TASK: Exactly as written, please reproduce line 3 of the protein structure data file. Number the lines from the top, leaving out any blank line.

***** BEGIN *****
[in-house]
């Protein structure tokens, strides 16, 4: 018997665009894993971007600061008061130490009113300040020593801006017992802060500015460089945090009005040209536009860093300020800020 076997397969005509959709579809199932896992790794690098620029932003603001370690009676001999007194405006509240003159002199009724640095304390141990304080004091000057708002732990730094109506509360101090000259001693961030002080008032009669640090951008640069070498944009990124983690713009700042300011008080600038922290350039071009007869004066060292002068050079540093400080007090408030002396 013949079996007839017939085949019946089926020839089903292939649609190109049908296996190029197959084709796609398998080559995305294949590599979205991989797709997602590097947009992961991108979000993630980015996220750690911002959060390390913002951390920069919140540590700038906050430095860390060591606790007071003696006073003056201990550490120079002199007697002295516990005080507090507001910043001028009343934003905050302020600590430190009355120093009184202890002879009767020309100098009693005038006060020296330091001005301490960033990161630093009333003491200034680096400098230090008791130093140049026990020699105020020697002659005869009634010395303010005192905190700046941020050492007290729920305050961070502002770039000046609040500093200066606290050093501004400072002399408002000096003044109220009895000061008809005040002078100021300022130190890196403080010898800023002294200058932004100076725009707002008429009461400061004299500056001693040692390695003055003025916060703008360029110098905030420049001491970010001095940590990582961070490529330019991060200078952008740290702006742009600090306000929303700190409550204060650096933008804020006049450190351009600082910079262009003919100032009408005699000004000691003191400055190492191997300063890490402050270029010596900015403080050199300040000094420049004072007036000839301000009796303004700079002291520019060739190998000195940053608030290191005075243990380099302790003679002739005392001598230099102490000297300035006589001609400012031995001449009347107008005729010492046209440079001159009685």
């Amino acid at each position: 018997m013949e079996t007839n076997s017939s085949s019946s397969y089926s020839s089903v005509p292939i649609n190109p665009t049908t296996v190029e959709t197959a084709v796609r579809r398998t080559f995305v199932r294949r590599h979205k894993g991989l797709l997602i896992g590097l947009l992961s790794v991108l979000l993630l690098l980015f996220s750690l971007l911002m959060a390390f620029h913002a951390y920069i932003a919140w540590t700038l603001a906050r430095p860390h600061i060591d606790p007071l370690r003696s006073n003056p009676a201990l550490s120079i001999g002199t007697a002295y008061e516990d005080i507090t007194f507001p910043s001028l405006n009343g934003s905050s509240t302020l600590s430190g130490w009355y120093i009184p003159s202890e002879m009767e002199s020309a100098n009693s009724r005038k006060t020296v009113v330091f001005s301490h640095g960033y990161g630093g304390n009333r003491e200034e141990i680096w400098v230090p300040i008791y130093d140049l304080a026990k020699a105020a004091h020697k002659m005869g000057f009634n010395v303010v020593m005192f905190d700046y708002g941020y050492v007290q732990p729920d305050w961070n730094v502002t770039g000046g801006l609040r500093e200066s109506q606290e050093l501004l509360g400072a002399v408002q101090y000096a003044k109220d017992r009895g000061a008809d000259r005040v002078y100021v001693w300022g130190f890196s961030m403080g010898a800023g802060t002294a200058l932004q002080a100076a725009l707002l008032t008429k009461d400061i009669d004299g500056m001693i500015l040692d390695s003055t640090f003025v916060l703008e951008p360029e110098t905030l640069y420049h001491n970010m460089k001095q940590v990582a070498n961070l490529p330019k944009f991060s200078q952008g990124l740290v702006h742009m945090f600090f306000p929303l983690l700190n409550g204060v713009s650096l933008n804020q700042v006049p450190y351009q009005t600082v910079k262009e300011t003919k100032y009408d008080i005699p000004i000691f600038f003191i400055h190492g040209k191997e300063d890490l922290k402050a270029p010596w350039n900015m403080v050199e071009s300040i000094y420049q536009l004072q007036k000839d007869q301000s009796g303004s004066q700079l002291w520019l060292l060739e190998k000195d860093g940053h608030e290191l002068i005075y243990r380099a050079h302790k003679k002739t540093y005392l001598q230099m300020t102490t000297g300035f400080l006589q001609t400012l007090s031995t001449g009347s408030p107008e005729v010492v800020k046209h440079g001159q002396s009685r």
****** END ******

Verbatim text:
């Amino acid at each position: 018997m013949e079996t007839n076997s017939s085949s019946s397969y089926s020839s089903v005509p292939i649609n190109p665009t049908t296996v190029e959709t197959a084709v796609r579809r398998t080559f995305v199932r294949r590599h979205k894993g991989l797709l997602i896992g590097l947009l992961s790794v991108l979000l993630l690098l980015f996220s750690l971007l911002m959060a390390f620029h913002a951390y920069i932003a919140w540590t700038l603001a906050r430095p860390h600061i060591d606790p007071l370690r003696s006073n003056p009676a201990l550490s120079i001999g002199t007697a002295y008061e516990d005080i507090t007194f507001p910043s001028l405006n009343g934003s905050s509240t302020l600590s430190g130490w009355y120093i009184p003159s202890e002879m009767e002199s020309a100098n009693s009724r005038k006060t020296v009113v330091f001005s301490h640095g960033y990161g630093g304390n009333r003491e200034e141990i680096w400098v230090p300040i008791y130093d140049l304080a026990k020699a105020a004091h020697k002659m005869g000057f009634n010395v303010v020593m005192f905190d700046y708002g941020y050492v007290q732990p729920d305050w961070n730094v502002t770039g000046g801006l609040r500093e200066s109506q606290e050093l501004l509360g400072a002399v408002q101090y000096a003044k109220d017992r009895g000061a008809d000259r005040v002078y100021v001693w300022g130190f890196s961030m403080g010898a800023g802060t002294a200058l932004q002080a100076a725009l707002l008032t008429k009461d400061i009669d004299g500056m001693i500015l040692d390695s003055t640090f003025v916060l703008e951008p360029e110098t905030l640069y420049h001491n970010m460089k001095q940590v990582a070498n961070l490529p330019k944009f991060s200078q952008g990124l740290v702006h742009m945090f600090f306000p929303l983690l700190n409550g204060v713009s650096l933008n804020q700042v006049p450190y351009q009005t600082v910079k262009e300011t003919k100032y009408d008080i005699p000004i000691f600038f003191i400055h190492g040209k191997e300063d890490l922290k402050a270029p010596w350039n900015m403080v050199e071009s300040i000094y420049q536009l004072q007036k000839d007869q301000s009796g303004s004066q700079l002291w520019l060292l060739e190998k000195d860093g940053h608030e290191l002068i005075y243990r380099a050079h302790k003679k002739t540093y005392l001598q230099m300020t102490t000297g300035f400080l006589q001609t400012l007090s031995t001449g009347s408030p107008e005729v010492v800020k046209h440079g001159q002396s009685r």